The EU and its Member States must implement differentiated strategies to recover from the crisis. The objective is not to die once healed, but to heal and recover and become stronger than before 2008. We need to kick-start consumption. We also need to revive investment: investments in Europe and energy, the Europe of transport, the Europe of nanotechnology, the Europe of research, etc. etc. We must finally achieve a social Europe with a minimum wage, for example 60% of the average salary in each country. We must combat unemployment, particularly among young and much older workers.
Mr. Georges Vlandas believes that European construction, which is increasingly necessary, can only be achieved if we draw up a critical balance sheet of what has not worked. The European budget is clearly inadequate and was decided before the European elections, thereby weakening the stakes. The Community method has taken a backward step to the benefit of an inefficient and counterproductive intergovernmental approach. Austerity policies have not been compensated for by a European recovery preparing for the future. There is a political and institutional crisis. This crisis is accompanied by a lack of social dialogue and the absence of a unifying federal project around which to rally. These failings are the responsibility of our elected representatives or other political figures who did not foresee these financial, economic, social and political crises. Politics must now be given the highest priority, particularly at a Community level, so that we can create a new vision for Europe.
PLEURS AU FUSIL*, by Philippe Tabary
July 1914. Led by the “veterans” of 1870, youngsters and reservists hurry, with flowers in their rifles, to teach the “Prussians” a lesson. Inferior equipment, an uninspired Chief of Staff: in a few days, Fate would decide otherwise. Belgium invaded, Charleroi falls, then Maubeuge. 52 months of occupation begin, just 60 km from the trenches. Between exodus and refugees, pressures and humiliations, hardships grow.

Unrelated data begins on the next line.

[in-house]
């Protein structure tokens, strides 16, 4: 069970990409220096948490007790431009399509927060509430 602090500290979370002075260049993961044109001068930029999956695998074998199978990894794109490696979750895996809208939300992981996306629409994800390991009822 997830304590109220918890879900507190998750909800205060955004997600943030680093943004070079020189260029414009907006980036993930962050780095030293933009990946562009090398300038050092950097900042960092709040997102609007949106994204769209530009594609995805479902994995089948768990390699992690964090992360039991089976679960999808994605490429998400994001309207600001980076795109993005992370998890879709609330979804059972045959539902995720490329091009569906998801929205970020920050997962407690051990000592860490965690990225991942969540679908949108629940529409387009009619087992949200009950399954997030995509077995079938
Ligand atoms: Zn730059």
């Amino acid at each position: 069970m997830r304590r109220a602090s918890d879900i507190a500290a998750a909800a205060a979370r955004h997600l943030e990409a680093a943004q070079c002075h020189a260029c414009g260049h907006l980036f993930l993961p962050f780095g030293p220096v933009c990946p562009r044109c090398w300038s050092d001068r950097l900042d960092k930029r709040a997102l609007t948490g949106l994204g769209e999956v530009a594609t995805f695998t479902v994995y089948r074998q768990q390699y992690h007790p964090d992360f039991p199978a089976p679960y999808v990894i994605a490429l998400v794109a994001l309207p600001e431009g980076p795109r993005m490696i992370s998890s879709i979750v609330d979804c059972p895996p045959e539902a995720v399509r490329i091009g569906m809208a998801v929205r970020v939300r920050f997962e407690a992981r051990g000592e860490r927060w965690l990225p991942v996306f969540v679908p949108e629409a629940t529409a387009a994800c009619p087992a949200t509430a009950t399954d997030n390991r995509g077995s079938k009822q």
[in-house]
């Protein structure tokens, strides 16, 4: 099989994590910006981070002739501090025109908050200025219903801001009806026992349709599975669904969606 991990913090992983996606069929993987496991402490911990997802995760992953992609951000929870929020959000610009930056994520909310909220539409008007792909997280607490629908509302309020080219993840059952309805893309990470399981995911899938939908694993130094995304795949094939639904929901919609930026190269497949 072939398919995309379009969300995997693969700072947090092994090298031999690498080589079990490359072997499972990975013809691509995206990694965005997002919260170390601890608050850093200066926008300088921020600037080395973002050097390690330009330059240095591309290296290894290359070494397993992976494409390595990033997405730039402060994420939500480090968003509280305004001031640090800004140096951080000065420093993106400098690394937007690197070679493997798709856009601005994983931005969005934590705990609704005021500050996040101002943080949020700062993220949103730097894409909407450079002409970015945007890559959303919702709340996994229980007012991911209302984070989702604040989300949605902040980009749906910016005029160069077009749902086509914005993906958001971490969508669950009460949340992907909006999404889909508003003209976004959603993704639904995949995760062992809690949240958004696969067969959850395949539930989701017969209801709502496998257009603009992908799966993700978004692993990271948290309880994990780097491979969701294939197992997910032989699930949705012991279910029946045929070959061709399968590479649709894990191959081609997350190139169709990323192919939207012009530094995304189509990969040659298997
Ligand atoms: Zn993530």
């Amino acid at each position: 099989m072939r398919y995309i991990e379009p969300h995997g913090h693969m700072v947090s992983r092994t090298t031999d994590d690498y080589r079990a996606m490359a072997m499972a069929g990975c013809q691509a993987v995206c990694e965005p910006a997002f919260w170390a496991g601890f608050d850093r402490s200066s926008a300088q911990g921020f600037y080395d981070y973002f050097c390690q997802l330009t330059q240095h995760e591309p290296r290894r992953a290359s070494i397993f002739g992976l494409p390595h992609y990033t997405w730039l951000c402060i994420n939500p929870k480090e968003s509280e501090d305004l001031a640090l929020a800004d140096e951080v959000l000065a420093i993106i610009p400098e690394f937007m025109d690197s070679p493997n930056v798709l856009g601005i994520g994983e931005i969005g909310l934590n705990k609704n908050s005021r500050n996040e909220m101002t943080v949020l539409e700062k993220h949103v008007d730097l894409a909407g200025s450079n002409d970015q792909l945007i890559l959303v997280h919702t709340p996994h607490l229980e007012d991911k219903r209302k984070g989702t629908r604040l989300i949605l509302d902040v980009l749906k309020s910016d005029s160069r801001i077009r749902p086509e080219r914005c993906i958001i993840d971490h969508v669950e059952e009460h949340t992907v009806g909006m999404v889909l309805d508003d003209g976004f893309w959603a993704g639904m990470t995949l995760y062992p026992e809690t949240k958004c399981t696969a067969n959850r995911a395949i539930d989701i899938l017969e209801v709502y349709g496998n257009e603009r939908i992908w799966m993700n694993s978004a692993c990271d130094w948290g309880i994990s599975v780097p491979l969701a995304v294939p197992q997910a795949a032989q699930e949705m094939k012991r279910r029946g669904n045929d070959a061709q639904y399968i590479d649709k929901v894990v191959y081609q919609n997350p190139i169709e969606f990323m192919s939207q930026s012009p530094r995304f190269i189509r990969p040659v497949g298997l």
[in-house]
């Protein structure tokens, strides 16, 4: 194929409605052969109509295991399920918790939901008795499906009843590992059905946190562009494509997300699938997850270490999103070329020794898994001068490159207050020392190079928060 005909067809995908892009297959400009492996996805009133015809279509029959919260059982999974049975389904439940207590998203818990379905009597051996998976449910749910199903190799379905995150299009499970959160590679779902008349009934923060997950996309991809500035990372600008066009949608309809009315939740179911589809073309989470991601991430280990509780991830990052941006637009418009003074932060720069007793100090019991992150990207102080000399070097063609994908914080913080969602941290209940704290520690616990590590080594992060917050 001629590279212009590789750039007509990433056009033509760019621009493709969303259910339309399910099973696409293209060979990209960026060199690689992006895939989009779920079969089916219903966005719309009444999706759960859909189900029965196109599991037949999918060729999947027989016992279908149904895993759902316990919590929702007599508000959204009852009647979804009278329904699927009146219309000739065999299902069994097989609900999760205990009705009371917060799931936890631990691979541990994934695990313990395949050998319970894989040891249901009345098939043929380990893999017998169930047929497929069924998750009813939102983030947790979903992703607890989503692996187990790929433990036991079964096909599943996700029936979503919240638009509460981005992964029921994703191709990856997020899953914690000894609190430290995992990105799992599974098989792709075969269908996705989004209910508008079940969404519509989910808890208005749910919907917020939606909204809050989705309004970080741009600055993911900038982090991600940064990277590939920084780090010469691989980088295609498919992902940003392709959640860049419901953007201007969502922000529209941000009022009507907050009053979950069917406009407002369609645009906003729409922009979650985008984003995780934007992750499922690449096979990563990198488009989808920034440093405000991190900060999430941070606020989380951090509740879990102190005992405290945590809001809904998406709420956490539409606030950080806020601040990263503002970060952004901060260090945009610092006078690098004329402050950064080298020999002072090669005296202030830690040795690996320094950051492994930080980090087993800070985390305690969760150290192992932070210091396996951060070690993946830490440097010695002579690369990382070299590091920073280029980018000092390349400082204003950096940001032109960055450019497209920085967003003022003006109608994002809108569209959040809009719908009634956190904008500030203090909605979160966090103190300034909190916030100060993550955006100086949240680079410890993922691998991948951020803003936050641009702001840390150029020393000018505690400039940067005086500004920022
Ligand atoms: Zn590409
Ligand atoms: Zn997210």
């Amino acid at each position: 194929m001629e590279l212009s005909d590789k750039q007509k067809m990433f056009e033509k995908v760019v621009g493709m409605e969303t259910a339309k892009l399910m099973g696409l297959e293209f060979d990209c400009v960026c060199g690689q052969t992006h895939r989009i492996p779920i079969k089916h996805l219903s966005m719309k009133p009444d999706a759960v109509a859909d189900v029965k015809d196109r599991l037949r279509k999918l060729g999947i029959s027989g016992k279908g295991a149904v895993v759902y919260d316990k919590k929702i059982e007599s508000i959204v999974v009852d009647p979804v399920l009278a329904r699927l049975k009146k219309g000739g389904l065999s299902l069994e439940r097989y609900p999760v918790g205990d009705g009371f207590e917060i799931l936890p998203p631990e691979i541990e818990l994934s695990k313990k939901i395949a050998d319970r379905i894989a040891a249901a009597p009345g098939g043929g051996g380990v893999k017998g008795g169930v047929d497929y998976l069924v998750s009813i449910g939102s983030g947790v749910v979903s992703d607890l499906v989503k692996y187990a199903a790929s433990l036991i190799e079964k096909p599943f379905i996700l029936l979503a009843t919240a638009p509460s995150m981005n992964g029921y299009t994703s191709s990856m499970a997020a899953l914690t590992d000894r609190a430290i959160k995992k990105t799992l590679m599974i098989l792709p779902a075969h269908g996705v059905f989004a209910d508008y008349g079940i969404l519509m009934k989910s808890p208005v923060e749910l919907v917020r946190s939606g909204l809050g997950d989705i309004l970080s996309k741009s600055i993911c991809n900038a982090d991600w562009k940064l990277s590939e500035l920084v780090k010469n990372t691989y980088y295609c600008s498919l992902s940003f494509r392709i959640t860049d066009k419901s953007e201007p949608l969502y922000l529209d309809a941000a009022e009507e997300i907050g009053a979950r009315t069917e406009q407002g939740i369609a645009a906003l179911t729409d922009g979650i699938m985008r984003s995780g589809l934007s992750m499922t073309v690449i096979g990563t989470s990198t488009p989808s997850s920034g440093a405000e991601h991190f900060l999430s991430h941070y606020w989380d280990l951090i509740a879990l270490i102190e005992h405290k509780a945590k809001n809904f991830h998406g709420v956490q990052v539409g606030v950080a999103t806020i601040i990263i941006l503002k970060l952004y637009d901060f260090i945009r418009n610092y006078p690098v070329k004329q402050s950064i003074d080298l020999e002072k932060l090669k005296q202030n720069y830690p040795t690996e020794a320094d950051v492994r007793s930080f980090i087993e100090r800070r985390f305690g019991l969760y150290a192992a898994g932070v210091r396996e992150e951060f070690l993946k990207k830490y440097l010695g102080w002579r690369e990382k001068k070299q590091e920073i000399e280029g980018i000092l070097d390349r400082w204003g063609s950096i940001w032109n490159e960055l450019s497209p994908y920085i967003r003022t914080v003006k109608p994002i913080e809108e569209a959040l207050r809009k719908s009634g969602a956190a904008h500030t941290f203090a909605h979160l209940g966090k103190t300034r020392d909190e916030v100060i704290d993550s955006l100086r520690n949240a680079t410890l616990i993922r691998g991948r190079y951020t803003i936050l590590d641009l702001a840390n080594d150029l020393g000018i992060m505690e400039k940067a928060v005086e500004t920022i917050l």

Starting with the 41 names inscribed on the monument to the dead of his commune with 1,300 inhabitants, the author makes us relive the everyday life of a village in occupied France, on the Belgian border. Many prisoners, amputees, wounded, the rank and file: in all nearly 200 enlisted men, not forgetting the hardships, the impossible or unthinkable loves, legitimate and illegitimate births, the growing number of dead, the disappearance of marriages and baptisms…
The book, published in January 2014 on the centenary of the First World War, is written in the form of an inspired and even poetic narrative. It is, however, based on historic archives, using witness accounts, which the author retraces in this book over 52 months of a terrible war, in the tormented past of the Hainaut of his childhood.
This book should be read by all: it allows us to delve into a history that can, today, appear very distant, just as unthinkable and distant as it appeared when it broke out in 1914 (they thought they would be going for a “stroll” for a week or two).
Former journalist, Philippe Tabary is a colleague, a European civil servant who specialises in agriculture and rural issues and who also has a passion for history. "Pleurs au fusil" is his latest work…
* Published by Editions du Cherche midi, Collection "Roman", 272 pages, €18.50
|U4U at your service|
équipe de rédaction : Paul Clairet, Fabrice Andreone, Sylvie Vlandas, Tomas Garcia Azcarate, Kim Slama, Gérard Hanney, Sazan Pakalin, Agim Islamaj, Yves Dumont, J.-P. Soyer